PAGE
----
Executing Cygwin Bash scripts on Windows

I was reading Jeremy Rothman-Shore’s post regarding kicking off a Cygwin script from a Windows batch file which addresses two things:

  1. Invoking Cygwin’s Bash, passing it a shell script to execute
  2. Resolving the script’s directory in bash so that it can access other resources its directory.

Here I want to improve a bit on the first point and come up with:

  • A general purpose “shim” that will execute a shell script on Windows in Cygwin
  • Will pass through any command-line arguments
  • Doesn’t trip up on any spaces in the path

The idea is that if I have a shell script called foo.sh, I create a Windows equivalent called foo.cmd alongside it that can be called directly on Windows without the caller worrying about Cygwin etc (apart from having it installed):

image

(Or foo.bat – I prefer the *.cmd extension because this isn’t MS-DOS we’re running here).

The CMD script has to:

  1. Find its fully-qualified current location and locate its *.sh counterpart
  2. Translate this Windows-style path into a Unix style path
  3. Pass this to Cygwin’s bash along with any other arguments

Firstly, finding a batch file’s location is similar to how it’s done in Unix: it’s the first argument to the script. So in our case we use %0, and we can extract parts of the path like so: %~dp0 will extract the drive and path from argument 0 (i.e. the directory). See the for command for more information on this funky %~ syntax.

Secondly, the translation from a c:\windows\style\path to a /unix/style/path is done by Cygwin’s cygpath command. We do this in a slightly roundabout way via the ever versatile for command.

Thirdly, arguments passed to a batch file can either be accessed individually using $1, %2, $3 etc, or all in one go using %*, which is what we use here.

In addition, so that we don’t litter the Cygwin environment with temporary variables that we’ve created, we use a little setlocal/endlocal trick.

Here it is:

@echo off
setlocal

if not exist "%~dpn0.sh" echo Script "%~dpn0.sh" not found & exit 2

set _CYGBIN=C:\cygwin\bin
if not exist "%_CYGBIN%" echo Couldn't find Cygwin at "%_CYGBIN%" & exit 3

:: Resolve ___.sh to /cygdrive based *nix path and store in %_CYGSCRIPT%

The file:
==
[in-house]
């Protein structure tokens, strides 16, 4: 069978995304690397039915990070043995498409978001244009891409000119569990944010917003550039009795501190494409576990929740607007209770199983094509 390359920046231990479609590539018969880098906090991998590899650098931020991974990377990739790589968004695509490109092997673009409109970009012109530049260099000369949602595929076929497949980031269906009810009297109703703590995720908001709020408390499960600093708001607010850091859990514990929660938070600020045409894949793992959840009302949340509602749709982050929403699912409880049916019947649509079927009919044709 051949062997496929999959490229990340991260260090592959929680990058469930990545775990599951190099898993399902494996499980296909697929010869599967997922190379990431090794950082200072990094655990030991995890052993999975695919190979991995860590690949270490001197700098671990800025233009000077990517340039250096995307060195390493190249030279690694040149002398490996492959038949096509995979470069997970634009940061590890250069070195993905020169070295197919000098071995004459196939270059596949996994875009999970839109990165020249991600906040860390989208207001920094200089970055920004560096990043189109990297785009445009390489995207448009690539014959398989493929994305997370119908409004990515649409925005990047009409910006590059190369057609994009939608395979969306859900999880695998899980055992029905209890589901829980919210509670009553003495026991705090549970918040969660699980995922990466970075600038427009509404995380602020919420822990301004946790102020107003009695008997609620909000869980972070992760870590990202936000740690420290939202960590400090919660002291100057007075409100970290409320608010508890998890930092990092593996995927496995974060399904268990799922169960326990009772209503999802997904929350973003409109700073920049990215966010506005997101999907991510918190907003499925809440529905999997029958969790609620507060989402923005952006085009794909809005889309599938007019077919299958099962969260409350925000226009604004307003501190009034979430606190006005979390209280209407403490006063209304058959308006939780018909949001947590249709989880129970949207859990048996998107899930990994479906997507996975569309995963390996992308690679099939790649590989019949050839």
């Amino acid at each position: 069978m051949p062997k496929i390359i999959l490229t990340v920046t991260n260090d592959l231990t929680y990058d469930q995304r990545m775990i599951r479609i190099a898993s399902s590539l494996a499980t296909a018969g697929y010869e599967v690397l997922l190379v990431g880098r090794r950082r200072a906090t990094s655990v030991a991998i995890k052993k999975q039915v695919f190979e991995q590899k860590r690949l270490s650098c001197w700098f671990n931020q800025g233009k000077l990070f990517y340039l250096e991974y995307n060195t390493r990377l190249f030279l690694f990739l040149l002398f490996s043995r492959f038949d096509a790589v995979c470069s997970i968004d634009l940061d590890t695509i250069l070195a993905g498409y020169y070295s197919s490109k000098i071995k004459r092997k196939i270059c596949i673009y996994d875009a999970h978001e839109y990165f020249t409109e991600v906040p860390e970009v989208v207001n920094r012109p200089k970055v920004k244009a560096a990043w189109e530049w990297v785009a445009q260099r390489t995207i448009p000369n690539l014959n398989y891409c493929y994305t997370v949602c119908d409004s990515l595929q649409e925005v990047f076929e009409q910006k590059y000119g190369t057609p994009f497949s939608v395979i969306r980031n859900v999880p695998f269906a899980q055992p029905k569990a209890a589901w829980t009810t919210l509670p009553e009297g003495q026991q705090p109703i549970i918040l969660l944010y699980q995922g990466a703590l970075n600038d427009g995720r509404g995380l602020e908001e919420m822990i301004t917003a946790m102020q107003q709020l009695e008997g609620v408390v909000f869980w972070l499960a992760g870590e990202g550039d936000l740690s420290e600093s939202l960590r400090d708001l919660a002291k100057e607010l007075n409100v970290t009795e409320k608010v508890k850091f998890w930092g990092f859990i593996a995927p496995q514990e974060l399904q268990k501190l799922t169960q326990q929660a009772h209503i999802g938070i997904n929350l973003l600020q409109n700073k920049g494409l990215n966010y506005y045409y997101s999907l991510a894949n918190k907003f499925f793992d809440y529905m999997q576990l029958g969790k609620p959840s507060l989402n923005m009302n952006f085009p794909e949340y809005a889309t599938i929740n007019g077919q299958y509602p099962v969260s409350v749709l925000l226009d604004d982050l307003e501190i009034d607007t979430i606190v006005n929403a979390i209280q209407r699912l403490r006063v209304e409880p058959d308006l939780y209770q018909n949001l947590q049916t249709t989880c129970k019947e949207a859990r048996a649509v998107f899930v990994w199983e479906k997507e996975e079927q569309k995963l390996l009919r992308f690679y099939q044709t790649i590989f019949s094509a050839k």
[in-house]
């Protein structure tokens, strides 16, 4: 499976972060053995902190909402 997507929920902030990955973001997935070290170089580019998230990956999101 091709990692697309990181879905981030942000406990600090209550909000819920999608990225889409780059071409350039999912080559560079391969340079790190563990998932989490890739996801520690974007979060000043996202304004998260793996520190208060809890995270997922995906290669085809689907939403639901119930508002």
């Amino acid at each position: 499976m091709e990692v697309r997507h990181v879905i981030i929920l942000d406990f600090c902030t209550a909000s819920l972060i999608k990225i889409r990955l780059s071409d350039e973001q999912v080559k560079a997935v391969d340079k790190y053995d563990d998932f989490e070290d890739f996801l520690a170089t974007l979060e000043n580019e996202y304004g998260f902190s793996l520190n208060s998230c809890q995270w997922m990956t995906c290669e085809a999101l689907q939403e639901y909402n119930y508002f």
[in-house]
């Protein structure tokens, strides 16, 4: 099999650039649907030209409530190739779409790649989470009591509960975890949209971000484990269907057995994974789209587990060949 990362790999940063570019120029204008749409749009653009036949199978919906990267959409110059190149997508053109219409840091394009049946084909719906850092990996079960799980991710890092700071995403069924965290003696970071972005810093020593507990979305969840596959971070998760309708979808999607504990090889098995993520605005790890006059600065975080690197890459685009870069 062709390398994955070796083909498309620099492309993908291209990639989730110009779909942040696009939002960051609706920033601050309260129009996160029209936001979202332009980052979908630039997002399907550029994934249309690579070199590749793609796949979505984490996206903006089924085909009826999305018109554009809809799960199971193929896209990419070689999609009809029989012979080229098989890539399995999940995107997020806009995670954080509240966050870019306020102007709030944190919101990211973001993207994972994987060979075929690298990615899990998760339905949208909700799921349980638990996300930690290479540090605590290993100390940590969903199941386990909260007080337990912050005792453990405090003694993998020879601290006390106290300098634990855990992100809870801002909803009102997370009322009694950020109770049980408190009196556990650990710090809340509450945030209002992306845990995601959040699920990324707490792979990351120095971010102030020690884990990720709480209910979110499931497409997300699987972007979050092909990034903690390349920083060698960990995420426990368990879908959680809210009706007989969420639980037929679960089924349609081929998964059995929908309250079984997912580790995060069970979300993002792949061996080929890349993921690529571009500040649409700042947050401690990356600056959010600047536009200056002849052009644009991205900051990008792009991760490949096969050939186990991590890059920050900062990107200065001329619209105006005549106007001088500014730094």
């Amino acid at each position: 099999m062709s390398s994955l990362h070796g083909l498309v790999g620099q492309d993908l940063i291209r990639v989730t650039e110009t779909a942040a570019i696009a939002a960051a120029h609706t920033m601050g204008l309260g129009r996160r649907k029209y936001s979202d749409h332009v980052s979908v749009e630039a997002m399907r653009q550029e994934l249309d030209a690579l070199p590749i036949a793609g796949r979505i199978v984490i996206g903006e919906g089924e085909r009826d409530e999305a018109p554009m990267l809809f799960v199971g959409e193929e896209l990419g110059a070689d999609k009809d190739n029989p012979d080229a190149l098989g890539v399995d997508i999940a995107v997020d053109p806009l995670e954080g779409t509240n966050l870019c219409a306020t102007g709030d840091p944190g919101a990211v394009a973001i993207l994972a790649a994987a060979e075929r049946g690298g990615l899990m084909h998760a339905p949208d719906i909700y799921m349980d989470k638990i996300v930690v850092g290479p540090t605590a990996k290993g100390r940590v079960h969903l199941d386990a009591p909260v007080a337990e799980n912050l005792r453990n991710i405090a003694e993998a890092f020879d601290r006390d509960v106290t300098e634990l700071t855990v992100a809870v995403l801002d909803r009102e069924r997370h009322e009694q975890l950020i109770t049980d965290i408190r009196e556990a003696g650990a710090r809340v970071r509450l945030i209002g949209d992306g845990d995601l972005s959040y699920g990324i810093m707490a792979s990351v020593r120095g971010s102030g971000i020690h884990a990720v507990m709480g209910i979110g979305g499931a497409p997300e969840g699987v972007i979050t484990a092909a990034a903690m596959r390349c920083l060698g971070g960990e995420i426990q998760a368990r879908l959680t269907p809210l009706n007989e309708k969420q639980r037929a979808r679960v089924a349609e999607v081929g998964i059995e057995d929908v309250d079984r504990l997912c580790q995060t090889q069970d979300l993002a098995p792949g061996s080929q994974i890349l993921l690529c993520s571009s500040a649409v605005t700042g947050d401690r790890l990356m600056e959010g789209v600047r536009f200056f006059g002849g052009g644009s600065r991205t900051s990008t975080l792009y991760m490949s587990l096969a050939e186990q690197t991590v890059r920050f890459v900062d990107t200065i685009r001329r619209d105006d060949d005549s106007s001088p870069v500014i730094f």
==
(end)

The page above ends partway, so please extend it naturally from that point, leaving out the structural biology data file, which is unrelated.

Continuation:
for /f "delims=" %%A in ('%_CYGBIN%\cygpath.exe "%~dpn0.sh"') do set _CYGSCRIPT=%%A

:: Throw away temporary env vars and invoke script, passing any args that were passed to us
endlocal & %_CYGBIN%\bash --login "%_CYGSCRIPT%" %*

Note that you just name this the same as your shell script with a .cmd or .bat file extension. and then just execute it as normal.

For example for the following shell script called foo.sh:

#!/bin/sh
echo
echo "Hello from bash script $0"
echo "Working dir is $(pwd)"
echo
echo "arg 1 = $1"
echo "arg 2 = $2"
echo

Here’s me calling it from Windows:

image

Hope that helps!

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9 Responses to Executing Cygwin Bash scripts on Windows

  1. toto says:

    that is what I want. I want to running bash script in windows without virtual machine. thank you for sharing this tutorial

    • Steve says:

      I could not get this to work and the error message is:

      C:\PROJECTS\Quadrant_Trunk\buildscripts>foo abc xyz
      ‘C:\cygwin\bin’ is not recognized as an internal or external command,
      operable program or batch file.
      ‘C:\cygwin\bin’ is not recognized as an internal or external command,
      operable program or batch file.

      • Duncan Smart says:

        Remove the “@echo off” at the top of the script to get a better idea of what’s actually getting executed.

  2. canonical says:

    Thanks! This was exactly what I needed and works perfectly!

  3. Danny says:

    Works great, small change in the .cmd though:

    Change line 11 (a blank line) to:
    for /f “delims=” %%A in (‘%_CYGBIN%\cygpath.exe “%CD%”‘) do set _CYGPATH=%%A

    And line 13 to:
    endlocal & echo cd %_CYGPATH%; “%_CYGSCRIPT%” %* | %_CYGBIN%\bash –login -s

    This changes the working directory to the directory it is called from.

    I wrote a .sh file I used to handle a combination of wget and awk which took some variables from files in the directory, if the files do not exist it would make them and set defaults, and then called the same script from different project directories (most of my work is the same, only with different names here and there). Before I would work with two or three command line consoles open, at least one cygwin and one cmd. However, the first time I used you script I put it in a folder in my %PATH%, and each time I ran it the sh would run from my home (~/). This is the fix I found.

  4. Graham says:

    I replaced line 13 with that suggested by Danny; ie:

    endlocal & echo cd %_CYGPATH%; “_CYGSCRIPT%” %* | %_CYGBIN%\bash –login -s

    and can’t get it to work, for directory d:\dir.

    D:\dir>endlocal & echo cd /cygdrive/d/dir; “_CYGSCRIPT* | C:\cygwin\bin\bash –login -s
    cd /cygdrive/d/dir; “_CYGSCRIPT* | C:\cygwin\bin\bash –login -s

    It’s clearly trying to cd to /cygdrive/d/dir but this is a cygwin command and not a dos command.

  5. anon says:

    thanks

  6. percy says:

    Great little helper! Thanks a lot! :-)

  7. Pingback: Old Click » Running 'Linux scripts' on Mac or Windows systems

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